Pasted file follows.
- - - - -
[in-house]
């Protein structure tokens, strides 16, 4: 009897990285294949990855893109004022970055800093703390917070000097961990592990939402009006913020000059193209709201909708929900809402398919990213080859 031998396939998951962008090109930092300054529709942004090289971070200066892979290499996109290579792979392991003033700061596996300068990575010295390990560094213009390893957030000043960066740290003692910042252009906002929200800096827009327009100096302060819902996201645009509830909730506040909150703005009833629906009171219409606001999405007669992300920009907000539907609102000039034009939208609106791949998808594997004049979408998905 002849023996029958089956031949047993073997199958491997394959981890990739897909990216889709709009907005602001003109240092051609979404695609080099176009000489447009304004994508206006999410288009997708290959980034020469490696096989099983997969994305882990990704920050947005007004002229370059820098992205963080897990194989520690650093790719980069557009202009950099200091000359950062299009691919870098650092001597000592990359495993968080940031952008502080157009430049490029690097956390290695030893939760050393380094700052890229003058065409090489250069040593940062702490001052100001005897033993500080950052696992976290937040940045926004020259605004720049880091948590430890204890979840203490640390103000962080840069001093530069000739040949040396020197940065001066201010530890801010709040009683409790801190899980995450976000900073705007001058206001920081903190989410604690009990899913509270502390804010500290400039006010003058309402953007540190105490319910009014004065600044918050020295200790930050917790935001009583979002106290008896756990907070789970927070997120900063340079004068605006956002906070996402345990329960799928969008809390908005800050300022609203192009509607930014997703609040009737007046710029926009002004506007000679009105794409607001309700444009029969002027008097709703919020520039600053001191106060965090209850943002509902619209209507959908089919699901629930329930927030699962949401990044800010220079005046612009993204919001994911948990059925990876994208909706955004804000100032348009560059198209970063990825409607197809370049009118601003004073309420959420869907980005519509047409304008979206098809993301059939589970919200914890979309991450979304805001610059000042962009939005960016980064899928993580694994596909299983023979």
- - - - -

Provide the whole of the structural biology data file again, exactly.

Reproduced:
[in-house]
């Protein structure tokens, strides 16, 4: 009897990285294949990855893109004022970055800093703390917070000097961990592990939402009006913020000059193209709201909708929900809402398919990213080859 031998396939998951962008090109930092300054529709942004090289971070200066892979290499996109290579792979392991003033700061596996300068990575010295390990560094213009390893957030000043960066740290003692910042252009906002929200800096827009327009100096302060819902996201645009509830909730506040909150703005009833629906009171219409606001999405007669992300920009907000539907609102000039034009939208609106791949998808594997004049979408998905 002849023996029958089956031949047993073997199958491997394959981890990739897909990216889709709009907005602001003109240092051609979404695609080099176009000489447009304004994508206006999410288009997708290959980034020469490696096989099983997969994305882990990704920050947005007004002229370059820098992205963080897990194989520690650093790719980069557009202009950099200091000359950062299009691919870098650092001597000592990359495993968080940031952008502080157009430049490029690097956390290695030893939760050393380094700052890229003058065409090489250069040593940062702490001052100001005897033993500080950052696992976290937040940045926004020259605004720049880091948590430890204890979840203490640390103000962080840069001093530069000739040949040396020197940065001066201010530890801010709040009683409790801190899980995450976000900073705007001058206001920081903190989410604690009990899913509270502390804010500290400039006010003058309402953007540190105490319910009014004065600044918050020295200790930050917790935001009583979002106290008896756990907070789970927070997120900063340079004068605006956002906070996402345990329960799928969008809390908005800050300022609203192009509607930014997703609040009737007046710029926009002004506007000679009105794409607001309700444009029969002027008097709703919020520039600053001191106060965090209850943002509902619209209507959908089919699901629930329930927030699962949401990044800010220079005046612009993204919001994911948990059925990876994208909706955004804000100032348009560059198209970063990825409607197809370049009118601003004073309420959420869907980005519509047409304008979206098809993301059939589970919200914890979309991450979304805001610059000042962009939005960016980064899928993580694994596909299983023979």